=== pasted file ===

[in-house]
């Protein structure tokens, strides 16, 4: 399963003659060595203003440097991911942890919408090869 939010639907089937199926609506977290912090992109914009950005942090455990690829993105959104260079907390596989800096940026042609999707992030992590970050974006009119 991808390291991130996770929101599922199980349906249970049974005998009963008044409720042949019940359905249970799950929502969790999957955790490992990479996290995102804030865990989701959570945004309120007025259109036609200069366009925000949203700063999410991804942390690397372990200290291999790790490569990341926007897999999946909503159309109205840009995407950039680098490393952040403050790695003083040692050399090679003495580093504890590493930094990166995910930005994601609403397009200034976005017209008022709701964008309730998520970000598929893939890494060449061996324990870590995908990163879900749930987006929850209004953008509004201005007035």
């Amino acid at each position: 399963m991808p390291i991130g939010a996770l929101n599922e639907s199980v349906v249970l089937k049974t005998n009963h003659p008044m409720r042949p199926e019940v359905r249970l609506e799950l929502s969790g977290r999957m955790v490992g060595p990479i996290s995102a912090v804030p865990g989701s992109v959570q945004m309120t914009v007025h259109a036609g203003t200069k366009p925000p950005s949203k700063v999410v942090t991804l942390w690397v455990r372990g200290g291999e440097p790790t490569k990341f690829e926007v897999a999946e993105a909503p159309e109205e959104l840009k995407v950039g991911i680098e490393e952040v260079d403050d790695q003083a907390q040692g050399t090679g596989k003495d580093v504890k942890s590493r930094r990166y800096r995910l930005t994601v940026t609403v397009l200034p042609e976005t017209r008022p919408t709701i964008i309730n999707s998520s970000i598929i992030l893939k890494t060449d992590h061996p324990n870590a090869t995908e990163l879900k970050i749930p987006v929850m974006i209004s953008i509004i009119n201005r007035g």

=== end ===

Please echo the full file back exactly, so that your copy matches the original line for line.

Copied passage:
[in-house]
């Protein structure tokens, strides 16, 4: 399963003659060595203003440097991911942890919408090869 939010639907089937199926609506977290912090992109914009950005942090455990690829993105959104260079907390596989800096940026042609999707992030992590970050974006009119 991808390291991130996770929101599922199980349906249970049974005998009963008044409720042949019940359905249970799950929502969790999957955790490992990479996290995102804030865990989701959570945004309120007025259109036609200069366009925000949203700063999410991804942390690397372990200290291999790790490569990341926007897999999946909503159309109205840009995407950039680098490393952040403050790695003083040692050399090679003495580093504890590493930094990166995910930005994601609403397009200034976005017209008022709701964008309730998520970000598929893939890494060449061996324990870590995908990163879900749930987006929850209004953008509004201005007035």
């Amino acid at each position: 399963m991808p390291i991130g939010a996770l929101n599922e639907s199980v349906v249970l089937k049974t005998n009963h003659p008044m409720r042949p199926e019940v359905r249970l609506e799950l929502s969790g977290r999957m955790v490992g060595p990479i996290s995102a912090v804030p865990g989701s992109v959570q945004m309120t914009v007025h259109a036609g203003t200069k366009p925000p950005s949203k700063v999410v942090t991804l942390w690397v455990r372990g200290g291999e440097p790790t490569k990341f690829e926007v897999a999946e993105a909503p159309e109205e959104l840009k995407v950039g991911i680098e490393e952040v260079d403050d790695q003083a907390q040692g050399t090679g596989k003495d580093v504890k942890s590493r930094r990166y800096r995910l930005t994601v940026t609403v397009l200034p042609e976005t017209r008022p919408t709701i964008i309730n999707s998520s970000i598929i992030l893939k890494t060449d992590h061996p324990n870590a090869t995908e990163l879900k970050i749930p987006v929850m974006i209004s953008i509004i009119n201005r007035g």